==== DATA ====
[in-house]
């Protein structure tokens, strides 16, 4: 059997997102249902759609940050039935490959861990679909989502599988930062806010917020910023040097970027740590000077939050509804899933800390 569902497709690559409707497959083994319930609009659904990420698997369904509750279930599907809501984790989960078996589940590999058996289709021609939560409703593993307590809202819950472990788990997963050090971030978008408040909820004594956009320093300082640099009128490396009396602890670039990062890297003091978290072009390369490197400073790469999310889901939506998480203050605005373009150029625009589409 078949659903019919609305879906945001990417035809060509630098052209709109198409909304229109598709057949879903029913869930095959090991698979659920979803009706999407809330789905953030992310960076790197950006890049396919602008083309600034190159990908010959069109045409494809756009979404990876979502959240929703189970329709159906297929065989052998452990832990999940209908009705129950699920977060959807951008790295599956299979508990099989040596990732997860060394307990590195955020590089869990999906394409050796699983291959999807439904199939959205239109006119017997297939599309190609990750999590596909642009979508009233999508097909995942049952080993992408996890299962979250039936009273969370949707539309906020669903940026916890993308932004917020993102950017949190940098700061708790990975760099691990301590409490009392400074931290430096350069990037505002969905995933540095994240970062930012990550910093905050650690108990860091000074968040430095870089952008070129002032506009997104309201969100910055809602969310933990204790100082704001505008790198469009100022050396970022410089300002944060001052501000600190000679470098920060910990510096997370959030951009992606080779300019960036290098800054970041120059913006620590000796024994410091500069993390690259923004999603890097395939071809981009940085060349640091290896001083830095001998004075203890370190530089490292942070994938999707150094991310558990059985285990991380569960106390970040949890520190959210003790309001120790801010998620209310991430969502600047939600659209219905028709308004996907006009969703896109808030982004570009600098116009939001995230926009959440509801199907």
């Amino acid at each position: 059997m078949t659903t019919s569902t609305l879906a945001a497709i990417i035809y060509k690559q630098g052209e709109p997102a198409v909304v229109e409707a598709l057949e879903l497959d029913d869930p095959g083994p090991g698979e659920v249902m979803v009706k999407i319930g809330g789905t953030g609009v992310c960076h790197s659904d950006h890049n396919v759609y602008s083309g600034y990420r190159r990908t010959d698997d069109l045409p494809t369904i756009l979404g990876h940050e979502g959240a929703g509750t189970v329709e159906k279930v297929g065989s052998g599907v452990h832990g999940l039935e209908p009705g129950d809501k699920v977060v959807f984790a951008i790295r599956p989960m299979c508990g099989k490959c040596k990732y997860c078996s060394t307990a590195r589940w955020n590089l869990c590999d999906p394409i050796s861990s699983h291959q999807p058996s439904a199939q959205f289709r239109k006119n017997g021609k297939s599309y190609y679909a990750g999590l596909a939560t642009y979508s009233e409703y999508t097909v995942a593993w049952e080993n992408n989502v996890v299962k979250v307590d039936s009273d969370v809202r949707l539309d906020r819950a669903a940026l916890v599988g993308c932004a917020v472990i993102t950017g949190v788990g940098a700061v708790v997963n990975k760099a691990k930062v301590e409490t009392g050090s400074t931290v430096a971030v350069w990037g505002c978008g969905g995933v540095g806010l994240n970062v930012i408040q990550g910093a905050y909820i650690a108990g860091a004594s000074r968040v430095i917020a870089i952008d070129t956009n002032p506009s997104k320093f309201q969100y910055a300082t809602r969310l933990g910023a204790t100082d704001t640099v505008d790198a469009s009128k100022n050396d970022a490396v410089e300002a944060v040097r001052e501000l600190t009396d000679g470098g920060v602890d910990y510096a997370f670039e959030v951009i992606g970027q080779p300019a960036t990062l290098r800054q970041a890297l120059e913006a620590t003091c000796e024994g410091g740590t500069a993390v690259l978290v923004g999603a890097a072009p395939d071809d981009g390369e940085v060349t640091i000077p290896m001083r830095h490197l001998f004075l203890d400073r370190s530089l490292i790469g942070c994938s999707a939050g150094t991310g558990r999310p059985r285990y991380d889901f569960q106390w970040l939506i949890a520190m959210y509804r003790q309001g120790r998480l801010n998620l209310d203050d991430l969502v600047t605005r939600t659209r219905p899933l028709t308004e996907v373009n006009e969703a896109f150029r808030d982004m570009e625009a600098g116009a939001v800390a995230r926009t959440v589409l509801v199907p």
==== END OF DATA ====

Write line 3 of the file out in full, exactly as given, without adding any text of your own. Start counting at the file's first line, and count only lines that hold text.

């Amino acid at each position: 059997m078949t659903t019919s569902t609305l879906a945001a497709i990417i035809y060509k690559q630098g052209e709109p997102a198409v909304v229109e409707a598709l057949e879903l497959d029913d869930p095959g083994p090991g698979e659920v249902m979803v009706k999407i319930g809330g789905t953030g609009v992310c960076h790197s659904d950006h890049n396919v759609y602008s083309g600034y990420r190159r990908t010959d698997d069109l045409p494809t369904i756009l979404g990876h940050e979502g959240a929703g509750t189970v329709e159906k279930v297929g065989s052998g599907v452990h832990g999940l039935e209908p009705g129950d809501k699920v977060v959807f984790a951008i790295r599956p989960m299979c508990g099989k490959c040596k990732y997860c078996s060394t307990a590195r589940w955020n590089l869990c590999d999906p394409i050796s861990s699983h291959q999807p058996s439904a199939q959205f289709r239109k006119n017997g021609k297939s599309y190609y679909a990750g999590l596909a939560t642009y979508s009233e409703y999508t097909v995942a593993w049952e080993n992408n989502v996890v299962k979250v307590d039936s009273d969370v809202r949707l539309d906020r819950a669903a940026l916890v599988g993308c932004a917020v472990i993102t950017g949190v788990g940098a700061v708790v997963n990975k760099a691990k930062v301590e409490t009392g050090s400074t931290v430096a971030v350069w990037g505002c978008g969905g995933v540095g806010l994240n970062v930012i408040q990550g910093a905050y909820i650690a108990g860091a004594s000074r968040v430095i917020a870089i952008d070129t956009n002032p506009s997104k320093f309201q969100y910055a300082t809602r969310l933990g910023a204790t100082d704001t640099v505008d790198a469009s009128k100022n050396d970022a490396v410089e300002a944060v040097r001052e501000l600190t009396d000679g470098g920060v602890d910990y510096a997370f670039e959030v951009i992606g970027q080779p300019a960036t990062l290098r800054q970041a890297l120059e913006a620590t003091c000796e024994g410091g740590t500069a993390v690259l978290v923004g999603a890097a072009p395939d071809d981009g390369e940085v060349t640091i000077p290896m001083r830095h490197l001998f004075l203890d400073r370190s530089l490292i790469g942070c994938s999707a939050g150094t991310g558990r999310p059985r285990y991380d889901f569960q106390w970040l939506i949890a520190m959210y509804r003790q309001g120790r998480l801010n998620l209310d203050d991430l969502v600047t605005r939600t659209r219905p899933l028709t308004e996907v373009n006009e969703a896109f150029r808030d982004m570009e625009a600098g116009a939001v800390a995230r926009t959440v589409l509801v199907p």